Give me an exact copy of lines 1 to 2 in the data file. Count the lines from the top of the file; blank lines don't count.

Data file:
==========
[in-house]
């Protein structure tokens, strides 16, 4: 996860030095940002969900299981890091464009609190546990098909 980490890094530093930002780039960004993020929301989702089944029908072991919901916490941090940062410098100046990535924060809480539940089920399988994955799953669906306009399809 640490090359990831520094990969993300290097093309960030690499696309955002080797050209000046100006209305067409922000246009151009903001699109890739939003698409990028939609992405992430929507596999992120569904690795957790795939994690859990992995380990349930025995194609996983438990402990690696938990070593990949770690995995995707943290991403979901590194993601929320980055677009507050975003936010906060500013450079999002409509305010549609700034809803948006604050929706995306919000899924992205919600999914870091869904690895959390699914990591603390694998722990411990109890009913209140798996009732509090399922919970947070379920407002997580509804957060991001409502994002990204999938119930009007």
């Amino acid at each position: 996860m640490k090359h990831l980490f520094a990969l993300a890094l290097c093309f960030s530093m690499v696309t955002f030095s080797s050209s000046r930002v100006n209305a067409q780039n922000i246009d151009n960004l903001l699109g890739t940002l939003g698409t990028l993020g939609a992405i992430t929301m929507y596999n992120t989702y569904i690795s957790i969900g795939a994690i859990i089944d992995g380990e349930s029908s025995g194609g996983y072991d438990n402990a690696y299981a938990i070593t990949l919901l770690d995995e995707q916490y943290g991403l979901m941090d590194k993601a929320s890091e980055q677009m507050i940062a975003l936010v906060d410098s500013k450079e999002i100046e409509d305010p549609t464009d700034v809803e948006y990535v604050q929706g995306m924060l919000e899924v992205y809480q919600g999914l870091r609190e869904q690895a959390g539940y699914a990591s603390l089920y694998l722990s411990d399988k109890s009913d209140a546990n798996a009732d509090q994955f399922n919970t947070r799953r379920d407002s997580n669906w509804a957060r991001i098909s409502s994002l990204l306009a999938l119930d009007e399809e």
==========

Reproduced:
[in-house]
């Protein structure tokens, strides 16, 4: 996860030095940002969900299981890091464009609190546990098909 980490890094530093930002780039960004993020929301989702089944029908072991919901916490941090940062410098100046990535924060809480539940089920399988994955799953669906306009399809 640490090359990831520094990969993300290097093309960030690499696309955002080797050209000046100006209305067409922000246009151009903001699109890739939003698409990028939609992405992430929507596999992120569904690795957790795939994690859990992995380990349930025995194609996983438990402990690696938990070593990949770690995995995707943290991403979901590194993601929320980055677009507050975003936010906060500013450079999002409509305010549609700034809803948006604050929706995306919000899924992205919600999914870091869904690895959390699914990591603390694998722990411990109890009913209140798996009732509090399922919970947070379920407002997580509804957060991001409502994002990204999938119930009007």